Lancaster University Management School, Accounting and Finance Working Paper No. 99016
17 Pages Posted: 8 Nov 1999
Date Written: October 1999
In early 1997, the Malaysian stock market index began a downward spiral together with stock markets of several ASEAN countries. On 14 July 1997, Bank Negara of Malaysia gave up the defence of the Malaysian ringgit after jacking up the short rate to 50% and spending US$10 billions on unsuccessful monetary operations. Two years on, much has happened and the Asian crisis appears to be history. However, in many respects, the Asian crisis has had a much greater and more averse impact on Malaysia than the world market crash in October 1987.
This paper analyses the Malaysian share of the 1997 Asian crisis. The Malaysian stock market, often classified as an emerging or developing stock market together with the other Asian markets, is shown to possess characteristics distinct from the developed stock markets in the US and the UK. A strong contagion effect in the region was present although it is debatable if it was due to investor herding behavior or the interrelated cross border trades. There is no evidence that many useful techniques, such as diversification across time, stripping dividends and hedging, have been implemented in the Malaysian context.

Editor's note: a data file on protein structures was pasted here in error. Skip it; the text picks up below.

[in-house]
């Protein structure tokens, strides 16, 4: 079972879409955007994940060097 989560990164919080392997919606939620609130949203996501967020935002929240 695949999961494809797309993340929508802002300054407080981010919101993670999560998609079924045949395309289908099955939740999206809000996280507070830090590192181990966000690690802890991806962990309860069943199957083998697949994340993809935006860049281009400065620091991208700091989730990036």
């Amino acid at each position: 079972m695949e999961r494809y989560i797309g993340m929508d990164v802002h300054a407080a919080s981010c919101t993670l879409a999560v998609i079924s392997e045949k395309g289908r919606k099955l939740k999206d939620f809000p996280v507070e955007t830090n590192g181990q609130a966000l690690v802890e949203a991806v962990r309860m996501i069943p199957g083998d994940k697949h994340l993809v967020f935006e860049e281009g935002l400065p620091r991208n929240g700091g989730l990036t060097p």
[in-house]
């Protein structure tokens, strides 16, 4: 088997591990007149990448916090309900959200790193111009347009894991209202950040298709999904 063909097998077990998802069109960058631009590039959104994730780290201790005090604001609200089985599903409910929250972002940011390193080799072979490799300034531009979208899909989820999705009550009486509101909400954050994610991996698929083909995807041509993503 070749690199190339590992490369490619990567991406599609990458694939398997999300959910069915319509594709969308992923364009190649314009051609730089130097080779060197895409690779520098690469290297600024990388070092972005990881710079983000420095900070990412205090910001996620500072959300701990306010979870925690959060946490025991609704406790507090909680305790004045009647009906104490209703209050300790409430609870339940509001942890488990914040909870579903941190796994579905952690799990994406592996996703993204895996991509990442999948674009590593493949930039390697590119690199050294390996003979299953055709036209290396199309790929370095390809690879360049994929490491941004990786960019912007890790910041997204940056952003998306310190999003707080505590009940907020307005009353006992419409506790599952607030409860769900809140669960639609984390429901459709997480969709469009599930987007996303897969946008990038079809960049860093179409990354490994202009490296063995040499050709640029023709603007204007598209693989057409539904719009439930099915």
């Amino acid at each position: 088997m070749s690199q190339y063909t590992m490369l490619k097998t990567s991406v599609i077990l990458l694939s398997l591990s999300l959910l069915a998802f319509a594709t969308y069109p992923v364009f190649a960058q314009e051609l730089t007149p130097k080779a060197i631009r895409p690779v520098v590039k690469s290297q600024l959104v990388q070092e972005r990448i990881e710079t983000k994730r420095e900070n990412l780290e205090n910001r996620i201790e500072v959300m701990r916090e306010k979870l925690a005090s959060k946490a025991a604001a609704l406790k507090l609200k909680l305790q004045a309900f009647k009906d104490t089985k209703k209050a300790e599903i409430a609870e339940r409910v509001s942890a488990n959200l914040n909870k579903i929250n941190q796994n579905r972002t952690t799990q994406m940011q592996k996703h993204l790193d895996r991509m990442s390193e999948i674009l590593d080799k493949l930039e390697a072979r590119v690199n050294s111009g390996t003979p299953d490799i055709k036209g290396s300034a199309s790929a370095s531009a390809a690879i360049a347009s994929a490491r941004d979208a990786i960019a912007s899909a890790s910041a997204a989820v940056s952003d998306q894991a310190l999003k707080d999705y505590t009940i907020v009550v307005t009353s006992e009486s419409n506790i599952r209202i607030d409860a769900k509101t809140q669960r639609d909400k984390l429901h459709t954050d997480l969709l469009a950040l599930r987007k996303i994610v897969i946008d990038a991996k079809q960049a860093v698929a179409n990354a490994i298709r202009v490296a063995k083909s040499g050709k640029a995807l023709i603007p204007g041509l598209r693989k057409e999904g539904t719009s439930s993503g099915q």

The Malaysian government has managed the crisis well under the circumstances. In some respects, South Africa has many features similar to those of Malaysia; the close tie with the neighbouring countries, the internal racial conflict, the rich natural resources and the potential for strong growths. There are many useful lessons to be learnt from the experience in Malaysia.
JEL Classification: C4, G1
Suggested Citation: Suggested Citation
Poon, Ser-Huang, Malaysia and the Asian Financial Crisis: A View from the Finance Perspective (October 1999). Lancaster University Management School, Accounting and Finance Working Paper No. 99016. Available at SSRN: https://ssrn.com/abstract=187349 or http://dx.doi.org/10.2139/ssrn.187349